What Is Fueling the Surge in Popularity for Unions

What Is Fueling the Surge in Popularity for Unions

According to a new Gallup poll, unions have surged in popularity in recent years. Since 2008, the approval of organized labor grew by ten percentage points to 58% after reaching historic lows at the onset of the Great Recession. Remarkably, approval for unions grew 5% in the last year alone. At a time when labor laws are becoming increasingly hostile towards organizing and the number of unionized workers is declining, Americans have started to view unions more favorably. Even noted critics of labor are changing their minds. It is worth reflecting on what has spurred this shift in public opinion.

One of the reasons is that people are realizing that unions play an important role in sustaining America’s middle class. A study in the American Sociological Review found that the decline in union density may account for a third of the increase in wage inequality among men and a fifth of the increased inequality among women since 1973. This chart from the Economic Policy Institute clearly demonstrates how unions redistribute wealth towards the bottom 90% of earners. Now that income inequality is a cause of concern for most Americans, unions seem more appealing.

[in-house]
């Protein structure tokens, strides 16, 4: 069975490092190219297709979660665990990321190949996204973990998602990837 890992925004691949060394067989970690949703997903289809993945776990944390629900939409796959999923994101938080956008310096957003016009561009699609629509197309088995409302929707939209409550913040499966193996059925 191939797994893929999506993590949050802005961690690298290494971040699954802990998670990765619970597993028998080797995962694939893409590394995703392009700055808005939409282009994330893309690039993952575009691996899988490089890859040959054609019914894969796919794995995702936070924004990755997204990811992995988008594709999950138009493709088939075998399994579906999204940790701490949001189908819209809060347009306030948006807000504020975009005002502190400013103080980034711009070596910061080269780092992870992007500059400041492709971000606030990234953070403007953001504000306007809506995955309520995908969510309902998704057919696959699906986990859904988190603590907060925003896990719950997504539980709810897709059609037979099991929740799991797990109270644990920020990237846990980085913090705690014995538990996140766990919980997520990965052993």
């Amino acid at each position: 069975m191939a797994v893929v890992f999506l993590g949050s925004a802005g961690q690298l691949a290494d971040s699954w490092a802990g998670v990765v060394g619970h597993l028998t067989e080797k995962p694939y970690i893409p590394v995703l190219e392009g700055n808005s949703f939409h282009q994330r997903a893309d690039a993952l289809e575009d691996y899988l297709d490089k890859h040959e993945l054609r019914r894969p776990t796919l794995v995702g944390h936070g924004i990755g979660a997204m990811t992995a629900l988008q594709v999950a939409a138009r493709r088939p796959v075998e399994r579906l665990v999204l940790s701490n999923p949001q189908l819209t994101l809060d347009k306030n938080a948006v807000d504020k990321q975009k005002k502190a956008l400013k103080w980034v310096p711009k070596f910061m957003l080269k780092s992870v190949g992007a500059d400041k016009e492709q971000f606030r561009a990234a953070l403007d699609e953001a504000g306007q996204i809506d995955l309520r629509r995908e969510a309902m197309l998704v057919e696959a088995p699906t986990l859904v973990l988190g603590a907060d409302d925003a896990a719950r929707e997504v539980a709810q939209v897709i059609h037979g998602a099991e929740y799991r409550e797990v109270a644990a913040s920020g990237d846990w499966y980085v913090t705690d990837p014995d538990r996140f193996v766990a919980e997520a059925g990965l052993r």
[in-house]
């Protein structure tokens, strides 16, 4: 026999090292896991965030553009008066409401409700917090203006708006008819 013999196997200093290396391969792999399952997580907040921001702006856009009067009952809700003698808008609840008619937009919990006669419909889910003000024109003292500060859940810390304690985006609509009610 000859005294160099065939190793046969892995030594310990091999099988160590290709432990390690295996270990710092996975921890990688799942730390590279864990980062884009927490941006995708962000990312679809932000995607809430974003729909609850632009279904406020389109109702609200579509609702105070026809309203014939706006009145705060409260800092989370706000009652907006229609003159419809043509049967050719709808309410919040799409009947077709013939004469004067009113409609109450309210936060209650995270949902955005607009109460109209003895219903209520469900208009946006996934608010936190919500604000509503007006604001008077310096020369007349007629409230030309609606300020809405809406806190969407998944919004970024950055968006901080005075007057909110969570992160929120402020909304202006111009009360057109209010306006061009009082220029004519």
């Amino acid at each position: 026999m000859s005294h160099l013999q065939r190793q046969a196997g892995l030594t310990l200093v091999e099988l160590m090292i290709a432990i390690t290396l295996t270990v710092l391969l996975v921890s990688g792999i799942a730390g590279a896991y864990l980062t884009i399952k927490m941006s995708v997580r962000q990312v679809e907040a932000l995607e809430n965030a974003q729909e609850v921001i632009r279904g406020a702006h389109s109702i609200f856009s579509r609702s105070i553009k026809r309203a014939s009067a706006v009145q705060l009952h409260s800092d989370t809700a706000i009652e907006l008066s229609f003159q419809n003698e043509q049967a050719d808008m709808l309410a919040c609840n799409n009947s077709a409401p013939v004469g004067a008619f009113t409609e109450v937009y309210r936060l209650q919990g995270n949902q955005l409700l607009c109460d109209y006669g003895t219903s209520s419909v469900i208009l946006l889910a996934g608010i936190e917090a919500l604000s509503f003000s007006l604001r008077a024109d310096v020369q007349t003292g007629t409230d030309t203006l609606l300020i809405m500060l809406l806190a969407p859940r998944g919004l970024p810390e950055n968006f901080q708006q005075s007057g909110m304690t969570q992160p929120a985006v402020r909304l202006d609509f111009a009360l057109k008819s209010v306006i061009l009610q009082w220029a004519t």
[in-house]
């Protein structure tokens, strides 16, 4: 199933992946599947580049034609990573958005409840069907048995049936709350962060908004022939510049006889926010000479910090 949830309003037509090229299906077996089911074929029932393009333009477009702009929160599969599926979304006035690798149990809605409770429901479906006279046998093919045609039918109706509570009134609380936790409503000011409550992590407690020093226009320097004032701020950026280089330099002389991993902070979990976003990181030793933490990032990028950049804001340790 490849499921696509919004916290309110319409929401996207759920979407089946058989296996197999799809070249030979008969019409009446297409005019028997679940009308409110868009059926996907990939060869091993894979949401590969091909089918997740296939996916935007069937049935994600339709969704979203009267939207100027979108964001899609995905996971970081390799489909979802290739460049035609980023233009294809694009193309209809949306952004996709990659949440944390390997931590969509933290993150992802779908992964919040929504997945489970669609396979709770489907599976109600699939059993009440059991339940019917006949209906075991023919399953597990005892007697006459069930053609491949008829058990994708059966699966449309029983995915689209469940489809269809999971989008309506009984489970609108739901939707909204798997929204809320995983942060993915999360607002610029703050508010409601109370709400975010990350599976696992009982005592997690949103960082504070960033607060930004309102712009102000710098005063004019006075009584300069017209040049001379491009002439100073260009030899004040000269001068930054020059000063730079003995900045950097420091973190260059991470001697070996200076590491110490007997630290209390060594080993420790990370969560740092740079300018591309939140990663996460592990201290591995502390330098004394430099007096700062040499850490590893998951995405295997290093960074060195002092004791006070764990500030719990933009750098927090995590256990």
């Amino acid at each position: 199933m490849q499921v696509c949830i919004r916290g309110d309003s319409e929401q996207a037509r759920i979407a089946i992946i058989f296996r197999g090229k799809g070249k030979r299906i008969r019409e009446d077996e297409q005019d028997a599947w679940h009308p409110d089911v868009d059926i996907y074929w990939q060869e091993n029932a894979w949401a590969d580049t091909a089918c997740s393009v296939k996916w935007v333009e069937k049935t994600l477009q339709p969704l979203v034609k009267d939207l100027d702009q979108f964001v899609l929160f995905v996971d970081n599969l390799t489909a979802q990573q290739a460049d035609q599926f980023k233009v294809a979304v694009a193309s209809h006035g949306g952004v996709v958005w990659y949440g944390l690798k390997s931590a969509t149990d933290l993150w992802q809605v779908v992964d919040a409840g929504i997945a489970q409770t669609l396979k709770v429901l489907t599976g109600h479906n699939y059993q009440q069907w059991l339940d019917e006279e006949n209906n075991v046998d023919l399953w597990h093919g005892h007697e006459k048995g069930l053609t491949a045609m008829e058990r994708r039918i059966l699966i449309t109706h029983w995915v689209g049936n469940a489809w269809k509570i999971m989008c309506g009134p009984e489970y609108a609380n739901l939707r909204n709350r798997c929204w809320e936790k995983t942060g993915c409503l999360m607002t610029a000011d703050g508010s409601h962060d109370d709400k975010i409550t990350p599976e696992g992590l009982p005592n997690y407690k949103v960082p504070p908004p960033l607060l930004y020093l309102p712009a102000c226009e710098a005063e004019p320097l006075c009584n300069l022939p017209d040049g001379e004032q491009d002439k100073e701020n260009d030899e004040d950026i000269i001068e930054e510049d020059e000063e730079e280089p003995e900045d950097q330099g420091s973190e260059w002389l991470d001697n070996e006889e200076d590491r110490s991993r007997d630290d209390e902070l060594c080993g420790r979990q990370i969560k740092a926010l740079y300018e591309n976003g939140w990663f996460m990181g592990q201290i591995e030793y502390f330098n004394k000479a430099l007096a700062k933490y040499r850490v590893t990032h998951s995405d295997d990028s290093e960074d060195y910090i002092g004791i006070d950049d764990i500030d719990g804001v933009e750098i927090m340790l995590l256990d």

Another probable cause of the popularity boost is the conscious decision to fight for programs that benefit the common good. With fewer resources than ever, unions are succeeding in raising wages for non-unionized employees at Walmart and fast food restaurants across the country. Moreover, unions in the public sector are leveraging their collective bargaining rights to safeguard vital public services and ensure that children receive the education that they deserve. In St. Paul, teachers partnered with parents to win major improvements for a school system that predominantly serves students from low-income families of color. When labor goes to the mat for society as a whole, it gains the support of community allies and positions itself to win the fight. This is the philosophy of Bargaining for the Common Good, and it has likely contributed to unions’ improving image.

What remains to be seen is whether organized labor will continue to invest in the type of campaigns that have reversed its perception problem. These efforts are costly and can cause internal tension. Some unions are already rethinking their role. Unions should keep in mind that Gallup’s study also found that six-out-of-ten Americans want unions to maintain or increase their influence in politics. That influence isn’t limited to electoral politics, but includes the advocacy and mobilization that characterize the Fight for 15 and Bargaining for the Common Good movements. Our country needs unions to do more than exist; it needs them to be a transformational force for justice in our communities.

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